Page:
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X-Men #115

by Roger Ash

“What the heck is magic time, Roger?”

Good question! For the purpose of this column, “Magic Time” refers when comics were magic to you. I’ve found that with numerous of my pals this is the time shortly after you discovered comics and they had the most significant impression on you. It’s the time when you couldn’t wait for new comic day at your local comic shop, or if you’re old like me, when you’d haunt the spinner rack at the local benefit store searching for new issues of your favorite comics. Or when you were sure every UPS truck that drove down the street had your newest shipment from Westfield. (Yes, I know Westfield doesn’t ship by UPS now, but they did back when I was a customer.)

For me, “Magic Time” was the mid-70s to mid-80s. Granted, I didn’t start collecting until the late 70s, but I got a lot of back issues in those days before comics were collected mere months after they were published. Howard the Duck by Steve Gerber & gene Colan. X-Men by Chris Claremont and John Byrne. remarkable Spider-Man by Roger Stern and John Romita Jr. Thor by Walter Simonson. wonderful four by John Byrne. American Flagg by Howard Chaykin. Detective by Steve Englehart and Marshall Rogers. Warlock by Jim Starlin. new teen Titans by Marv Wolfman and George Perez. Dr. unusual by Steve Englehart and Frank Brunner. just typing this makes me smile. and those titles are just the suggestion of the iceberg. (and these links will take you to current collections of the books if you want to see what had me so excited.)

Howard the Duck #15

Comics were new and exciting and fresh to me. I could pick up a new issue for 35 cents and see if I liked it. The stories may have been based on what came before, but at that point, I was unfamiliar with what came before. It felt like the creators were taking chances, stretching their wings, and speaking to their readers in ways comics outside of the underground hadn’t before. C’mon, Dr. Bong in Howard the Duck? Really? An apparent drug reference that completely escaped the Comics Code. Or how about having Dr. unusual meet God? Adam Warlock combating an evil version of himself. very trippy, mind-expanding stuff.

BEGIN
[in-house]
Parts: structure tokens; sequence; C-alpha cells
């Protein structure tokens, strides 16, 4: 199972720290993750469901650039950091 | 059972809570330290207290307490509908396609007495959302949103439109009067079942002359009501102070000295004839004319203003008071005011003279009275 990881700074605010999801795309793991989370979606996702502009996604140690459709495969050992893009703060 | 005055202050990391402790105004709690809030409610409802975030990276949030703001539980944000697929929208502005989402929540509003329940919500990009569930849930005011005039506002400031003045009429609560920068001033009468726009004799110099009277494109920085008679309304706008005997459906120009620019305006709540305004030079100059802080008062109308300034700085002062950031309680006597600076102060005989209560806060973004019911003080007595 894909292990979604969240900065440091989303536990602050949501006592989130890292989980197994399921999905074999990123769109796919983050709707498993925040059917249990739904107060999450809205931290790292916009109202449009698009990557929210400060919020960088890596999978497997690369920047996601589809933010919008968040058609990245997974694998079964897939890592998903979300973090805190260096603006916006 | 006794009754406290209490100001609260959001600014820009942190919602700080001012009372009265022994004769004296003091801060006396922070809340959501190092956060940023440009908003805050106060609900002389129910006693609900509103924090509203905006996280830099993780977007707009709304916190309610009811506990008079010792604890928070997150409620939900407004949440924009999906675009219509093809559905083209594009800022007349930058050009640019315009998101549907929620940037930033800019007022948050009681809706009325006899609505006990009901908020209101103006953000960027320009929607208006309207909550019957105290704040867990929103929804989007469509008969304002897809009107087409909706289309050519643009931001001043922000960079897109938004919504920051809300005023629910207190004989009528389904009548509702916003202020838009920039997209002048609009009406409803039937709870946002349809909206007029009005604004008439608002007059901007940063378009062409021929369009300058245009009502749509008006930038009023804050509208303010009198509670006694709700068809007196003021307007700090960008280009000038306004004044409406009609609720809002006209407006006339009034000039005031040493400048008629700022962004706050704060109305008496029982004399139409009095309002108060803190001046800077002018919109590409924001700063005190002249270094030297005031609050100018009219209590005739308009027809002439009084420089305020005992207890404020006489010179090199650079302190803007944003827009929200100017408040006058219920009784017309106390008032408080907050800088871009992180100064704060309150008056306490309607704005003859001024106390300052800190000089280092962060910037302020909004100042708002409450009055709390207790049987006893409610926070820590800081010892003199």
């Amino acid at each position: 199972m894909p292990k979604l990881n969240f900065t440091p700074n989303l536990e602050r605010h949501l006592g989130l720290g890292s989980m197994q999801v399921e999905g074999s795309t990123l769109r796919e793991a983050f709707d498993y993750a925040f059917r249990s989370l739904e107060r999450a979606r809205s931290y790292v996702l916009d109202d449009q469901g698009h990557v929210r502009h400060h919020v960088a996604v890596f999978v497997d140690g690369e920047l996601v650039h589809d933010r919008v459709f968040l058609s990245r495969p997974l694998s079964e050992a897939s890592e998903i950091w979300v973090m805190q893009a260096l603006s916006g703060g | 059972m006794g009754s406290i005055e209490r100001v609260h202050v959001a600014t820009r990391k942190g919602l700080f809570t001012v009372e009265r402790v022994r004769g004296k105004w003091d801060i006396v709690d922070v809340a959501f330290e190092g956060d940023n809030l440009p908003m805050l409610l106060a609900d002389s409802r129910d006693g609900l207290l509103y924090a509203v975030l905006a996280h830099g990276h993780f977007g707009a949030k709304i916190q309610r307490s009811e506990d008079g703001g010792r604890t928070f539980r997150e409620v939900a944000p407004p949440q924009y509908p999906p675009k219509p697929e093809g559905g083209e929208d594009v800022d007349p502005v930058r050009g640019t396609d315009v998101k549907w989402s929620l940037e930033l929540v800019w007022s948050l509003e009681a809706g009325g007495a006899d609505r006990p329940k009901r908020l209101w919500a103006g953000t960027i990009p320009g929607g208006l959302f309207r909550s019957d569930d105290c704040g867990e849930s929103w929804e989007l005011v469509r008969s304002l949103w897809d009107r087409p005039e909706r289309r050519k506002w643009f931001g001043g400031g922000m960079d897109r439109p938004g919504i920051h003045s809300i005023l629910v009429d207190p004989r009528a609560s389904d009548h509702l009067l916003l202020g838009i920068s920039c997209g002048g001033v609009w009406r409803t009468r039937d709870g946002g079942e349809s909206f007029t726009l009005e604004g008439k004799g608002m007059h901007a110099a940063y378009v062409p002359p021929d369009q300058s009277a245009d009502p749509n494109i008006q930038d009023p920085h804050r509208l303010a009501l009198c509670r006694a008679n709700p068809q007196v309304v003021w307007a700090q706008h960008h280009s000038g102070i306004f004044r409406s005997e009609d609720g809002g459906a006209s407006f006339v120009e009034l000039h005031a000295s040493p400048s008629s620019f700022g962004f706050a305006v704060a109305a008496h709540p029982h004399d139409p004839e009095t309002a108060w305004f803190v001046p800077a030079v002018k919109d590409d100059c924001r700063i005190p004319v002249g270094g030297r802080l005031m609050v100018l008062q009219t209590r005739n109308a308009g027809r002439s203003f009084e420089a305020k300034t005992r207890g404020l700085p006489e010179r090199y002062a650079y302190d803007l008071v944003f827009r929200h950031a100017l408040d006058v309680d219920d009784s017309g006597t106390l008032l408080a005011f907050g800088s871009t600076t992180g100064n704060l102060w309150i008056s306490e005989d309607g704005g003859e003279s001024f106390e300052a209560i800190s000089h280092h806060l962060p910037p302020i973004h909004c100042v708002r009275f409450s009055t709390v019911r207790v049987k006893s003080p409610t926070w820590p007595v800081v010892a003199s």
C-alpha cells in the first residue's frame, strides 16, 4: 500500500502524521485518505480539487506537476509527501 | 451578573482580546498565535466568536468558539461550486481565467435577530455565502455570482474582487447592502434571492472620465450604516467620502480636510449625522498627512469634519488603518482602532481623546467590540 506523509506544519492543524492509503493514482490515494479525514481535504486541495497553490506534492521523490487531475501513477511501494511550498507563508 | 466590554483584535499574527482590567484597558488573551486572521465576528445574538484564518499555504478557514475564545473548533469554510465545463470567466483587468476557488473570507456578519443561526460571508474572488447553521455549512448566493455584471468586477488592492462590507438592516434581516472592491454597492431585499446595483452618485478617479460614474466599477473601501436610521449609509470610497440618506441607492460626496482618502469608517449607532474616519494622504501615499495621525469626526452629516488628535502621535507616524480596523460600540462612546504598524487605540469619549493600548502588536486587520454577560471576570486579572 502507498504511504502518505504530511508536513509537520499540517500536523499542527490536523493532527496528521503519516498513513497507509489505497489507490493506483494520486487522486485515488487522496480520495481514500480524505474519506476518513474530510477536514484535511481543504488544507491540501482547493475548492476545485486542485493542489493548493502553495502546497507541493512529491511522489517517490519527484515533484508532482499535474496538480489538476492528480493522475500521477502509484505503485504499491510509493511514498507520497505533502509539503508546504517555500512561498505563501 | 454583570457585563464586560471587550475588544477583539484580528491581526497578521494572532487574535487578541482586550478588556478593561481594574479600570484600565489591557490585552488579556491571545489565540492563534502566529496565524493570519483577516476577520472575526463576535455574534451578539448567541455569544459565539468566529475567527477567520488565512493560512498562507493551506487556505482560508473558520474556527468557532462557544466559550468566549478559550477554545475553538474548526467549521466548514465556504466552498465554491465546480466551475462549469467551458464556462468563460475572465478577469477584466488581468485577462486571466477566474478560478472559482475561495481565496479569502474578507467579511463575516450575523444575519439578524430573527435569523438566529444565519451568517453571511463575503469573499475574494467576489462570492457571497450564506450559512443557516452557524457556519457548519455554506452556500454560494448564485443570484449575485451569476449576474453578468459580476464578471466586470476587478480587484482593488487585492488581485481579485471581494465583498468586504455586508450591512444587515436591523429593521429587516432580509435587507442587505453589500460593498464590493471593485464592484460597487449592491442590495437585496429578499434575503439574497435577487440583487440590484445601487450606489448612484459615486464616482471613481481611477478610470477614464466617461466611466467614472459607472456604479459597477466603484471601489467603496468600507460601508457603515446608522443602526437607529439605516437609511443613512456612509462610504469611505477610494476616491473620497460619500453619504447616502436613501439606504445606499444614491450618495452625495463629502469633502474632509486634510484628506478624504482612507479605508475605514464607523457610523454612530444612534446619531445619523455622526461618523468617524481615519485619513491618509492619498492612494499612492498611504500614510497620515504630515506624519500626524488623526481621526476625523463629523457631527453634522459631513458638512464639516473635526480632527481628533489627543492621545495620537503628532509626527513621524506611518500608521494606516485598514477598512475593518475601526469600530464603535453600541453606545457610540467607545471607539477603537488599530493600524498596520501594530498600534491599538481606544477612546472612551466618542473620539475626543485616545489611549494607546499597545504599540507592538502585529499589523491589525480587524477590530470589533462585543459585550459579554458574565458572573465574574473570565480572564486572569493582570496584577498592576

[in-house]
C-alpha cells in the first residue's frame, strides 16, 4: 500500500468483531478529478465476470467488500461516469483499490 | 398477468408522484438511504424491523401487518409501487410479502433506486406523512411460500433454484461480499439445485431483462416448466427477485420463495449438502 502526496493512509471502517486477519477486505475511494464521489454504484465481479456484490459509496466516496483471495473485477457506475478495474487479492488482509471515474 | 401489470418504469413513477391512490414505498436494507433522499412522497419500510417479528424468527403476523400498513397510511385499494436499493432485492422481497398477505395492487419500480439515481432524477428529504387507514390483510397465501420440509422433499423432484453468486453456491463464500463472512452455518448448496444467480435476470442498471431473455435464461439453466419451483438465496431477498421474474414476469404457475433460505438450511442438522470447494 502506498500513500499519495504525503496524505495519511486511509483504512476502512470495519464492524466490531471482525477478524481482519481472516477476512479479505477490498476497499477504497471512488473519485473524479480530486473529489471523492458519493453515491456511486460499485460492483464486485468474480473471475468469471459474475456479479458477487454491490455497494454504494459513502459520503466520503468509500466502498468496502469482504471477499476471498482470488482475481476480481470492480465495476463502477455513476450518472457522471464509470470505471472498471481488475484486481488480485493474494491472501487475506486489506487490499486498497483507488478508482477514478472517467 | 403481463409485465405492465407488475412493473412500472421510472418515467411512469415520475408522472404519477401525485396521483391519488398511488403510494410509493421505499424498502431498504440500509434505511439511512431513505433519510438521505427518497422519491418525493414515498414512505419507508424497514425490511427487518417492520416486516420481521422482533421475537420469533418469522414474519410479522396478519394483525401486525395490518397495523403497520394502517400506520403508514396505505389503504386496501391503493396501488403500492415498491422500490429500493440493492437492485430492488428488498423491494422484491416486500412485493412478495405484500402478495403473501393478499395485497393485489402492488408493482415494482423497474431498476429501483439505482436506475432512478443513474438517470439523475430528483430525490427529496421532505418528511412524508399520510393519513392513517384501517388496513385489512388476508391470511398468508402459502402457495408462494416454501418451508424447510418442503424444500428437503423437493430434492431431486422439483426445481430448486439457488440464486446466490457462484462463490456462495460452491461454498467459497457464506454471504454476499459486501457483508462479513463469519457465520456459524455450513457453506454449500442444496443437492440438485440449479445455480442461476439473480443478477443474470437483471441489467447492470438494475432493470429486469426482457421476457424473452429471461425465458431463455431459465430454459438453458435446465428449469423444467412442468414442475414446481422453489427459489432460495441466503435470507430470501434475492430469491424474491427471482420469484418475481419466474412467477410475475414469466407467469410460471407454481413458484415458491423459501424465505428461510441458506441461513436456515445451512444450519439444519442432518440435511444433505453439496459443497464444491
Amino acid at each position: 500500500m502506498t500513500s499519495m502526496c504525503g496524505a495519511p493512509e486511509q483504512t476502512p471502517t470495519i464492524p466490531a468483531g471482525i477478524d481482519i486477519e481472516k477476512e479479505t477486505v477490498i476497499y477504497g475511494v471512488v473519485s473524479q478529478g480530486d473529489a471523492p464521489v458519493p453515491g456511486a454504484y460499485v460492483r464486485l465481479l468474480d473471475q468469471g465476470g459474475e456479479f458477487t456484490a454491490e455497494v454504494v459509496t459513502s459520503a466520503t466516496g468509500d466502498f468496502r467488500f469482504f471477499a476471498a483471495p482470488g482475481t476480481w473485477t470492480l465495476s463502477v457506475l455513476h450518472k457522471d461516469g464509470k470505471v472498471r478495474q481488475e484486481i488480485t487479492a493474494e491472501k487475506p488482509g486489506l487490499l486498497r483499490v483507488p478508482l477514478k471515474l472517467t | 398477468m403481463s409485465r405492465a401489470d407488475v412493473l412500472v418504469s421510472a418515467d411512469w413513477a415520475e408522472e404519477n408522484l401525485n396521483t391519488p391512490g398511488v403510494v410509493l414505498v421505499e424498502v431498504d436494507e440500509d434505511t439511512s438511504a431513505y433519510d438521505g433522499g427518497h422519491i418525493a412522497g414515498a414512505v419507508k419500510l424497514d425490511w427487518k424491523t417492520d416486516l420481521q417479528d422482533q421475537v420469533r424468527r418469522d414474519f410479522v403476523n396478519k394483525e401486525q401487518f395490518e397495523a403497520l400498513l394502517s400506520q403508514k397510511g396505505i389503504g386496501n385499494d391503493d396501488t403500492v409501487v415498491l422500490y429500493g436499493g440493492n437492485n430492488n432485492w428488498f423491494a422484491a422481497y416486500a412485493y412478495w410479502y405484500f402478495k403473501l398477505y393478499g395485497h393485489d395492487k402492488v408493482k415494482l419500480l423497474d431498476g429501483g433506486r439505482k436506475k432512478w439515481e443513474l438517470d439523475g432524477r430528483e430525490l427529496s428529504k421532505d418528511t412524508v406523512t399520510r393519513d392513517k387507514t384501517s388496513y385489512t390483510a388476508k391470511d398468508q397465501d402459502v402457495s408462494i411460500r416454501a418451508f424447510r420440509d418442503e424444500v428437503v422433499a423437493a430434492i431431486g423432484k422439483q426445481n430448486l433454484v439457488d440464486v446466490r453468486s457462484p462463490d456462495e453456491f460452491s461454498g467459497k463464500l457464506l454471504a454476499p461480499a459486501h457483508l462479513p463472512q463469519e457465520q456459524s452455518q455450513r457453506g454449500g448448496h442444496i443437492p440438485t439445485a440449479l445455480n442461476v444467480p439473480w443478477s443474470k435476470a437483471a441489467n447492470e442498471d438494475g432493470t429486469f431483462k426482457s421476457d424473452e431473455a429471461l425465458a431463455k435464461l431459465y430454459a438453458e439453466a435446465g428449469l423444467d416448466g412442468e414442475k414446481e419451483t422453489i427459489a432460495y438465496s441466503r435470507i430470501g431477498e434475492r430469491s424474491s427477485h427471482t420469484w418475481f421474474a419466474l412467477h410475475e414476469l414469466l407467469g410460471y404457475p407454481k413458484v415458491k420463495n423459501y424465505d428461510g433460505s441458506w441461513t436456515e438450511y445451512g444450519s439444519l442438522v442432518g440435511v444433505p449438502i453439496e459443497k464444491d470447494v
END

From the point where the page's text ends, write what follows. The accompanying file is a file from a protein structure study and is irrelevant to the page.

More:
Thor #353

But even within the normal strictures of superheroes, things were new and fresh. part of that came from the best creators being on the best book at the best time. Thor was never a character that interested me much, but when Walter Simonson took over the book, that all changed. The mix of conventional superheroics, Norse mythology, and Simonson’s dynamic art made Thor and his world exciting to me. around the same time, John Byrne began his run on wonderful Four, which is probably the most celebrated run on the book because Stan Lee & Jack Kirby. Byrne’s mix of family dynamics and cosmic adventure made this book a favorite of mine month after month.

Critters #10

And the burgeoning direct market brought in new publishers that added even much more new and exciting comics to the mix. Over at First, Howard Chaykin’s American Flagg mixed adventure and politics into a heady, can’t miss brew. Fantagraphics’ anthology series Critters introduced me to two series that rapidly became favorites; Stan Sakai’s Usagi Yojimbo and Mike Kazaleh’s Adventures of Captain Jack.

Things have changed because then. I’ve changed. Comics have changed. There are still fantastic comics being done today, but I doubt any will have the impact on me that those I read during my magic time did. So, what is your magic time? What books got you going when you first started reading comics? post your comments below and let me know.

Now, go read a comic!

Cover images for this column come from the Grand Comics Database.